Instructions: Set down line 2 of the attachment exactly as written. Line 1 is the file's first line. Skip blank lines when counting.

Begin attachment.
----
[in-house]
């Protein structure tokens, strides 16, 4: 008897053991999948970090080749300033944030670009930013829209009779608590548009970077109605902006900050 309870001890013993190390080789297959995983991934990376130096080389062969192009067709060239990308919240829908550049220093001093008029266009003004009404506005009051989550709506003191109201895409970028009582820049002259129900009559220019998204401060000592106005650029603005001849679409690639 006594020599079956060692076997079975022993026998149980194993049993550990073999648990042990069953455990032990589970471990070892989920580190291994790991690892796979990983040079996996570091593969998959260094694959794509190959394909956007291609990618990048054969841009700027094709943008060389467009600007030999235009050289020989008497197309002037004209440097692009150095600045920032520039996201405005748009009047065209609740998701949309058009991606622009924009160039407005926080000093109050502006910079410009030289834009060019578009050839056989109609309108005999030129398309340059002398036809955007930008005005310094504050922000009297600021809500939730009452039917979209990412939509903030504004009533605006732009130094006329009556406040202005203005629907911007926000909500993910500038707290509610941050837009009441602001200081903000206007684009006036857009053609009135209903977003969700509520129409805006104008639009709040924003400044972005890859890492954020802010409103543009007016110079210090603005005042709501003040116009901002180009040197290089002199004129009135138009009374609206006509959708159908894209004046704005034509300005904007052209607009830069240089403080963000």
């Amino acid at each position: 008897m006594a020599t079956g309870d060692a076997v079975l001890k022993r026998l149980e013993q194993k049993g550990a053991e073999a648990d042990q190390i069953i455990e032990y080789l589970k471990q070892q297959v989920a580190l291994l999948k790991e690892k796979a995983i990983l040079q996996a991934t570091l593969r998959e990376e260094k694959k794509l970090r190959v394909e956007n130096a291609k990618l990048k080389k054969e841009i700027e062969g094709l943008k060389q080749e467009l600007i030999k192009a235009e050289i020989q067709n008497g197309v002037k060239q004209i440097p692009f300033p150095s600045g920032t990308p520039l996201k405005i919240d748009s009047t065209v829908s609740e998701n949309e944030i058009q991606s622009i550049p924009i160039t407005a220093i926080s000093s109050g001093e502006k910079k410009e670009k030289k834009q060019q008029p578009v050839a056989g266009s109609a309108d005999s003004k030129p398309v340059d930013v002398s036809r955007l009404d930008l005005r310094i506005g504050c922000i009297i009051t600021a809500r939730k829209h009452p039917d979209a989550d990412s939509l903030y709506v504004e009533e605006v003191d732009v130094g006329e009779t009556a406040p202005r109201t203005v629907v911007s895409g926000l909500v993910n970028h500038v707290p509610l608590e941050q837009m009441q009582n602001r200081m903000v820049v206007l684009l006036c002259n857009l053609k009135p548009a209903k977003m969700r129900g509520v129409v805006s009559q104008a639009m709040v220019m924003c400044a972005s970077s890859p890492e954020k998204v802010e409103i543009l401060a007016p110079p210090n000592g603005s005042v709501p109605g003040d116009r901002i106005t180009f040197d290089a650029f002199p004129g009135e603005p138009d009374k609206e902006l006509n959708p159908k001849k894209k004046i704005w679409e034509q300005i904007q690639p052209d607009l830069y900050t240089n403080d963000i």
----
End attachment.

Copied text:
């Protein structure tokens, strides 16, 4: 008897053991999948970090080749300033944030670009930013829209009779608590548009970077109605902006900050 309870001890013993190390080789297959995983991934990376130096080389062969192009067709060239990308919240829908550049220093001093008029266009003004009404506005009051989550709506003191109201895409970028009582820049002259129900009559220019998204401060000592106005650029603005001849679409690639 006594020599079956060692076997079975022993026998149980194993049993550990073999648990042990069953455990032990589970471990070892989920580190291994790991690892796979990983040079996996570091593969998959260094694959794509190959394909956007291609990618990048054969841009700027094709943008060389467009600007030999235009050289020989008497197309002037004209440097692009150095600045920032520039996201405005748009009047065209609740998701949309058009991606622009924009160039407005926080000093109050502006910079410009030289834009060019578009050839056989109609309108005999030129398309340059002398036809955007930008005005310094504050922000009297600021809500939730009452039917979209990412939509903030504004009533605006732009130094006329009556406040202005203005629907911007926000909500993910500038707290509610941050837009009441602001200081903000206007684009006036857009053609009135209903977003969700509520129409805006104008639009709040924003400044972005890859890492954020802010409103543009007016110079210090603005005042709501003040116009901002180009040197290089002199004129009135138009009374609206006509959708159908894209004046704005034509300005904007052209607009830069240089403080963000």